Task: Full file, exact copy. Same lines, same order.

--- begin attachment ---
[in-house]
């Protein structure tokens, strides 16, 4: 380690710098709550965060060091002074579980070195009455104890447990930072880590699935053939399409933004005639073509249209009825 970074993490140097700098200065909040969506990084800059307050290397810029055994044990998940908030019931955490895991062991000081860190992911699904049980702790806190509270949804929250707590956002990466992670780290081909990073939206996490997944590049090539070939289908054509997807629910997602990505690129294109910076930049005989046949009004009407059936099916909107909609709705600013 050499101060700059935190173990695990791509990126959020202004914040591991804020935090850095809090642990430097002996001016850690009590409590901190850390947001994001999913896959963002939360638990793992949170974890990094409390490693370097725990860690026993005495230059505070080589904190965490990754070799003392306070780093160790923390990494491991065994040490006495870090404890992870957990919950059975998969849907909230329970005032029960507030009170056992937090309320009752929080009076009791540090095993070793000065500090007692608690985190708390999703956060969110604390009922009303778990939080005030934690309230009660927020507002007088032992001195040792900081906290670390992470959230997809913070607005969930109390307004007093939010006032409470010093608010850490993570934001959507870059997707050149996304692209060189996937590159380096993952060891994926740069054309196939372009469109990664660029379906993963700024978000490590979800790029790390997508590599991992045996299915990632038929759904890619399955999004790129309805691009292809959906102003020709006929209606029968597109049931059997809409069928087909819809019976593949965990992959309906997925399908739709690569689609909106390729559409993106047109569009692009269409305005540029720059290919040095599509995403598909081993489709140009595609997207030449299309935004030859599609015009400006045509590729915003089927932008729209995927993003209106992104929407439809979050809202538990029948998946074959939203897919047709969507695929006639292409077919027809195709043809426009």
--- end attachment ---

[in-house]
């Protein structure tokens, strides 16, 4: 380690710098709550965060060091002074579980070195009455104890447990930072880590699935053939399409933004005639073509249209009825 970074993490140097700098200065909040969506990084800059307050290397810029055994044990998940908030019931955490895991062991000081860190992911699904049980702790806190509270949804929250707590956002990466992670780290081909990073939206996490997944590049090539070939289908054509997807629910997602990505690129294109910076930049005989046949009004009407059936099916909107909609709705600013 050499101060700059935190173990695990791509990126959020202004914040591991804020935090850095809090642990430097002996001016850690009590409590901190850390947001994001999913896959963002939360638990793992949170974890990094409390490693370097725990860690026993005495230059505070080589904190965490990754070799003392306070780093160790923390990494491991065994040490006495870090404890992870957990919950059975998969849907909230329970005032029960507030009170056992937090309320009752929080009076009791540090095993070793000065500090007692608690985190708390999703956060969110604390009922009303778990939080005030934690309230009660927020507002007088032992001195040792900081906290670390992470959230997809913070607005969930109390307004007093939010006032409470010093608010850490993570934001959507870059997707050149996304692209060189996937590159380096993952060891994926740069054309196939372009469109990664660029379906993963700024978000490590979800790029790390997508590599991992045996299915990632038929759904890619399955999004790129309805691009292809959906102003020709006929209606029968597109049931059997809409069928087909819809019976593949965990992959309906997925399908739709690569689609909106390729559409993106047109569009692009269409305005540029720059290919040095599509995403598909081993489709140009595609997207030449299309935004030859599609015009400006045509590729915003089927932008729209995927993003209106992104929407439809979050809202538990029948998946074959939203897919047709969507695929006639292409077919027809195709043809426009």